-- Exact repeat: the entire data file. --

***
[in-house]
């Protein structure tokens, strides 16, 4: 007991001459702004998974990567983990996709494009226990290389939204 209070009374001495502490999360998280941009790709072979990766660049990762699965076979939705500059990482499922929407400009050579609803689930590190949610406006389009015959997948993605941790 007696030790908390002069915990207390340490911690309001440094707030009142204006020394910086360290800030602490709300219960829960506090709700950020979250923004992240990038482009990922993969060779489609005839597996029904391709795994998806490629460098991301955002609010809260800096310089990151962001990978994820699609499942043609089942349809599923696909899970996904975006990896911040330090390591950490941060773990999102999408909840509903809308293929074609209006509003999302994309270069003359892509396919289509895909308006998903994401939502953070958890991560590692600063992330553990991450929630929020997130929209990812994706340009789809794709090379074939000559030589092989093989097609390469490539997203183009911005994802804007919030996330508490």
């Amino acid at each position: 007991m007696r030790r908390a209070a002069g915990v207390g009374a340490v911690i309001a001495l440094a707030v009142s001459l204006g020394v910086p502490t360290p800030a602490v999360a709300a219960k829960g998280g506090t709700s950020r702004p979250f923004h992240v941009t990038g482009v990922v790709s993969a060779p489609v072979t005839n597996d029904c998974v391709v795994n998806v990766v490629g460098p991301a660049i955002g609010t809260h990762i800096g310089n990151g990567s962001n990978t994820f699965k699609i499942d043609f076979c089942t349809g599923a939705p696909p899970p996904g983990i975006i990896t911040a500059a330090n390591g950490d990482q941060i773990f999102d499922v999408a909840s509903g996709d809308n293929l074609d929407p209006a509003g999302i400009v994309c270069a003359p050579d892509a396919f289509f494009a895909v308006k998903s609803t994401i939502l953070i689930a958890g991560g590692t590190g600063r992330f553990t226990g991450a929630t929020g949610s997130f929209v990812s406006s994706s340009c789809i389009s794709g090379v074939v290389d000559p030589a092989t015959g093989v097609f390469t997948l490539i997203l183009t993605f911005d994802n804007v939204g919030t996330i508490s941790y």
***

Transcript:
[in-house]
């Protein structure tokens, strides 16, 4: 007991001459702004998974990567983990996709494009226990290389939204 209070009374001495502490999360998280941009790709072979990766660049990762699965076979939705500059990482499922929407400009050579609803689930590190949610406006389009015959997948993605941790 007696030790908390002069915990207390340490911690309001440094707030009142204006020394910086360290800030602490709300219960829960506090709700950020979250923004992240990038482009990922993969060779489609005839597996029904391709795994998806490629460098991301955002609010809260800096310089990151962001990978994820699609499942043609089942349809599923696909899970996904975006990896911040330090390591950490941060773990999102999408909840509903809308293929074609209006509003999302994309270069003359892509396919289509895909308006998903994401939502953070958890991560590692600063992330553990991450929630929020997130929209990812994706340009789809794709090379074939000559030589092989093989097609390469490539997203183009911005994802804007919030996330508490």
């Amino acid at each position: 007991m007696r030790r908390a209070a002069g915990v207390g009374a340490v911690i309001a001495l440094a707030v009142s001459l204006g020394v910086p502490t360290p800030a602490v999360a709300a219960k829960g998280g506090t709700s950020r702004p979250f923004h992240v941009t990038g482009v990922v790709s993969a060779p489609v072979t005839n597996d029904c998974v391709v795994n998806v990766v490629g460098p991301a660049i955002g609010t809260h990762i800096g310089n990151g990567s962001n990978t994820f699965k699609i499942d043609f076979c089942t349809g599923a939705p696909p899970p996904g983990i975006i990896t911040a500059a330090n390591g950490d990482q941060i773990f999102d499922v999408a909840s509903g996709d809308n293929l074609d929407p209006a509003g999302i400009v994309c270069a003359p050579d892509a396919f289509f494009a895909v308006k998903s609803t994401i939502l953070i689930a958890g991560g590692t590190g600063r992330f553990t226990g991450a929630t929020g949610s997130f929209v990812s406006s994706s340009c789809i389009s794709g090379v074939v290389d000559p030589a092989t015959g093989v097609f390469t997948l490539i997203l183009t993605f911005d994802n804007v939204g919030t996330i508490s941790y």